UPDATE NO.2 - Now to the actual question: Why do nested, user-created variables fail to expand?
There's some general problems concerning variable expansion in Windows. I've already run into the same problem and found no clear, reproducible circumstances - the recursion level at which expansion fails is not consistent, special characters don't seem to play a role, etc.
The only viable workaround I found is adding variables recursion level by recursion level. That means: Try deleting all variables you want to nest into each other (including calls from PATH to your user-defined variables), and then start up from scratch. Define your basic variables (etc. ANT-HOME), commit, check if it's expanded, if it is, go on with the next level commit, check... you get the idea.
UPDATED ANSWER - Defining permanent environment variables using the CLI and GUI - Scroll down for the original answer
On Windows 7, just type "system" in the META-Prompt and you'll see an entry "Edit the System Environment Variables". From there, click "Environment variables". There, you can either edit the system variable PATH (bottom list) or add/edit a new PATH variable to the user environment variables.
Command line method:
To change environment variables permanently, you have to use the SETX command in the Windows command line. Unlike in other versions of Windows, it comes built-in with Windows 7. Its syntax differs a lot from SET, but it's also powerful. You'll have to be a bit careful though, it's easy to make a mess of your variables with SETX.
By default, you change user variables. You can have a PATH user environment variable that happily coexists with the system PATH variable. If you don't have it defined yet, do so by typing:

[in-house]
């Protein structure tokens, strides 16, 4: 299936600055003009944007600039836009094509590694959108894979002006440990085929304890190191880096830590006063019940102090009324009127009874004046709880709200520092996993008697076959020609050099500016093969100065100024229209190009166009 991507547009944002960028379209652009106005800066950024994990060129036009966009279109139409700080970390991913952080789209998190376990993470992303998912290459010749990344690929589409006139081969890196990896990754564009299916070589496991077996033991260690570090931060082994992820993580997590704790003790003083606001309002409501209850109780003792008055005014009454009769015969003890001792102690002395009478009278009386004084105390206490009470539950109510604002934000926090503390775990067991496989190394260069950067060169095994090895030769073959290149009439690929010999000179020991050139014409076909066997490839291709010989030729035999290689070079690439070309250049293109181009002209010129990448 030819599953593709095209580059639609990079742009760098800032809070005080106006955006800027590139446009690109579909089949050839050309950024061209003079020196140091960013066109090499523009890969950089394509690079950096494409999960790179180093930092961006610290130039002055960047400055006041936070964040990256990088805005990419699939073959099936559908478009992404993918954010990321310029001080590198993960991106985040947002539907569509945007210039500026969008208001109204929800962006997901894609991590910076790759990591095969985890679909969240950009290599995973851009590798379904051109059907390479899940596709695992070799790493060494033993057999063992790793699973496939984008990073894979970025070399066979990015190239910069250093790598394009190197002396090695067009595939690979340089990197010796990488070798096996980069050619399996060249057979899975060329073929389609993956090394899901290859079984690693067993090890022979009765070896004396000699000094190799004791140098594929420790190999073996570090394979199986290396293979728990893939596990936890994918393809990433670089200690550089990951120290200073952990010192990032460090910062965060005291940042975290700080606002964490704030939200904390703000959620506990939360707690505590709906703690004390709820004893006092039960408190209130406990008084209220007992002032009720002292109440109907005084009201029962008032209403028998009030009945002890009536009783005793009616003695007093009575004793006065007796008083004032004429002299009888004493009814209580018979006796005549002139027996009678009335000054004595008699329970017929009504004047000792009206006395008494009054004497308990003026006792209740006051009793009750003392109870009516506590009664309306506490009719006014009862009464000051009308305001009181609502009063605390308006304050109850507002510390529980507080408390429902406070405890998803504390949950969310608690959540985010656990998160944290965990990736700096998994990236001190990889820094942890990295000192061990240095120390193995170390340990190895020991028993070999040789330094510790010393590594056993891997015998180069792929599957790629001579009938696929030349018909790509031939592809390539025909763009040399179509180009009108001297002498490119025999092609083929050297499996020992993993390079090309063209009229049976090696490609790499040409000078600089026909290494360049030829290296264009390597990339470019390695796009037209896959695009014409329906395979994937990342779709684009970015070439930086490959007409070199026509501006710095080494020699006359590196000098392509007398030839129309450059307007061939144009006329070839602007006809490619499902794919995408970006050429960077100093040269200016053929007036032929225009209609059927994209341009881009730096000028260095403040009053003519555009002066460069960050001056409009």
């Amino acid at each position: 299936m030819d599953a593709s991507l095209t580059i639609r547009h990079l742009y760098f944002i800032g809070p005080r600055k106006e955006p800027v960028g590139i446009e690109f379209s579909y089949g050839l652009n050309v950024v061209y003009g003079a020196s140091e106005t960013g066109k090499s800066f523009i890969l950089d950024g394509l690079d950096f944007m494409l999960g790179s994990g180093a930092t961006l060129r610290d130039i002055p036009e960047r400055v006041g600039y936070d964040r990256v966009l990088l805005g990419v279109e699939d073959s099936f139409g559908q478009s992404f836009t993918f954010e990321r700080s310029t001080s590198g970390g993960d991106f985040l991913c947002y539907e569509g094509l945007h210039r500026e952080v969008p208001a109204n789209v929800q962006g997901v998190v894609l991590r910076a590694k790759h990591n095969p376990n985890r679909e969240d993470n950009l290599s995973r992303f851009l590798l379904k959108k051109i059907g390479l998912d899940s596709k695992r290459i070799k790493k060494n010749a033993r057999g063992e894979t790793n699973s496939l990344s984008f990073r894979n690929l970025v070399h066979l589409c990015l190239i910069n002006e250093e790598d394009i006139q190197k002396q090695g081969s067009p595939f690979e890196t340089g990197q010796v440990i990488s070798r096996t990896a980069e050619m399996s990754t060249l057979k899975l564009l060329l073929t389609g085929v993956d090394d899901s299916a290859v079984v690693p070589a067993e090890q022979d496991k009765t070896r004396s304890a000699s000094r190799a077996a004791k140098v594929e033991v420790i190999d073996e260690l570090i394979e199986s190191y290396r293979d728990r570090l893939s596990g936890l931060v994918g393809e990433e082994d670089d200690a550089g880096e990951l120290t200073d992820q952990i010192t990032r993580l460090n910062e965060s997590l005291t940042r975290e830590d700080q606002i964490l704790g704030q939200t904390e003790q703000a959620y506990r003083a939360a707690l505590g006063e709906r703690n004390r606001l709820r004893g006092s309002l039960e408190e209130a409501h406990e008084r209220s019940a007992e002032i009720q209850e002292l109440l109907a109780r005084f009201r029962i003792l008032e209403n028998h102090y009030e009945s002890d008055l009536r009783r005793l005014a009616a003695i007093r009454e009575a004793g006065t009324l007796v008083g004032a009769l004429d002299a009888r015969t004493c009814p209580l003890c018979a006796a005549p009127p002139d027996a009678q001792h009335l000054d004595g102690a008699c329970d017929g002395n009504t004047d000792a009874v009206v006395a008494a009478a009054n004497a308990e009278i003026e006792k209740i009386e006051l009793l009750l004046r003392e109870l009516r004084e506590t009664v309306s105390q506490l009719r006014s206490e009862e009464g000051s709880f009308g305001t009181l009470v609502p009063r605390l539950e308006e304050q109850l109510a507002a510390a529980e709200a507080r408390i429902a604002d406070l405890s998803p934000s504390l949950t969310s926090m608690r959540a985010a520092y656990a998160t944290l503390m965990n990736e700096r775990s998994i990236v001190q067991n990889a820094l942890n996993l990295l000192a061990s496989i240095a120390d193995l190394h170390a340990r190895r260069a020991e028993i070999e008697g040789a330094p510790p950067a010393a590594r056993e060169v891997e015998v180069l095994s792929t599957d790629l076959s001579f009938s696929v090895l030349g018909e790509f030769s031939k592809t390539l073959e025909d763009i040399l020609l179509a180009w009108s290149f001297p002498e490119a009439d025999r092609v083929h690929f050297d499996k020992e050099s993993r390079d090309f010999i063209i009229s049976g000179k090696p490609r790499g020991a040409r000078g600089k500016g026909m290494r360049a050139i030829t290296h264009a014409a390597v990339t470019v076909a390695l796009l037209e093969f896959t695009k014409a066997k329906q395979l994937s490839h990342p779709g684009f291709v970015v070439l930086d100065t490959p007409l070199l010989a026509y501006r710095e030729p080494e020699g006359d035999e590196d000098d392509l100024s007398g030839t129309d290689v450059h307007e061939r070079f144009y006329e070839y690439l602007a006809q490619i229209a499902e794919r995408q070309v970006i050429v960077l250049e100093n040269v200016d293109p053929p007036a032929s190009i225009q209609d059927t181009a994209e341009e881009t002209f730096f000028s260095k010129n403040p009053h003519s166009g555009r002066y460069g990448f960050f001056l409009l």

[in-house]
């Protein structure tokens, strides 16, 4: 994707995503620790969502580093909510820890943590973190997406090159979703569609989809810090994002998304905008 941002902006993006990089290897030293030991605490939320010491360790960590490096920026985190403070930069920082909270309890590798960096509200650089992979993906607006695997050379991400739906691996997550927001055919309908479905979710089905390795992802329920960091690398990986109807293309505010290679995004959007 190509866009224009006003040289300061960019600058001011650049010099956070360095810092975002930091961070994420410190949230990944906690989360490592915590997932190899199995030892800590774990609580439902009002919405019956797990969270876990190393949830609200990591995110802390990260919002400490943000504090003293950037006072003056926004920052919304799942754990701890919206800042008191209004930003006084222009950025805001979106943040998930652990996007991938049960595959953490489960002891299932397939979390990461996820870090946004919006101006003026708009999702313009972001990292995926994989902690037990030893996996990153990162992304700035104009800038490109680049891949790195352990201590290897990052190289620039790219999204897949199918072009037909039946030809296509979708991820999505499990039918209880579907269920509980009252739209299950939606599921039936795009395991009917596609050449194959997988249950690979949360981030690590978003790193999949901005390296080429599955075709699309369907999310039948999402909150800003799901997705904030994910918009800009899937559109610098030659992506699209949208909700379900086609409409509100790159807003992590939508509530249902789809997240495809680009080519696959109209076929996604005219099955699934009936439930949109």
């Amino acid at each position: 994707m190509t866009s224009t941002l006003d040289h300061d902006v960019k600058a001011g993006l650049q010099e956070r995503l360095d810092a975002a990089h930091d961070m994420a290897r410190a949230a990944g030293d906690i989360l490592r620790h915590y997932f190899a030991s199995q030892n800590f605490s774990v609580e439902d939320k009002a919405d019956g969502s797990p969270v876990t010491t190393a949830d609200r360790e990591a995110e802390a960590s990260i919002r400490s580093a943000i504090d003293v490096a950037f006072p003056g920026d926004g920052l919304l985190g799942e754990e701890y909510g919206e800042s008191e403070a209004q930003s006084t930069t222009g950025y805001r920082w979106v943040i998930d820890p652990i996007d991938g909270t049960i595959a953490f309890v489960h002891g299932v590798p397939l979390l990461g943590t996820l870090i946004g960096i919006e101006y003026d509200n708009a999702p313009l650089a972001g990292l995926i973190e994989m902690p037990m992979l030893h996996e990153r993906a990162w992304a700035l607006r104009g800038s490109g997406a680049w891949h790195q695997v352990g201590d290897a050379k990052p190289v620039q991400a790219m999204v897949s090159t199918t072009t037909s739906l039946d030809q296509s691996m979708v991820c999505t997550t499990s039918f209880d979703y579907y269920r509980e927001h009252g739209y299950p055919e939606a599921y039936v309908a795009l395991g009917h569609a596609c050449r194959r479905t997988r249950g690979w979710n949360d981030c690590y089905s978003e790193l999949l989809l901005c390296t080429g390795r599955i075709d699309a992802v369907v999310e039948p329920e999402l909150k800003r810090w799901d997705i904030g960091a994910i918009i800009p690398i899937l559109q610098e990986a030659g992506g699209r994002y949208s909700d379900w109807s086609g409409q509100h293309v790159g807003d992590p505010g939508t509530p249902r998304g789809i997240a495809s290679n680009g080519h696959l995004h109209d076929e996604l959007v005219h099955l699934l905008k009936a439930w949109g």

SETX PATH yourpath
You can also add a value to the system variable PATH. To do this, you first need to bring up a command line with admin privileges. To do this, hit the Meta(Windows) key, type
cmd and hit
ENTER and confirm the UAC dialog.
To add new values to path, you can now enter
setx path "%path%;yournewpath" /m
It's important to follow that syntax! If you don't include %path% first, all existing values of path will be lost and replaced with only you new path.
The /m switch at the end sets the variable in the system environment.
Please note that you'll have to bring up a new command line to make use of your new variable.
There's also a full reference for SETX at TechNet.
The command SET updates the variables only for the duration of the current command line session.
The correct syntax for adding a value to a variable is 'set [variable]=%[variable]%;[new value]`
Note that left of the equal sign, you have to omit the percent signs!
Source: TechNet Command-line reference for Windows Server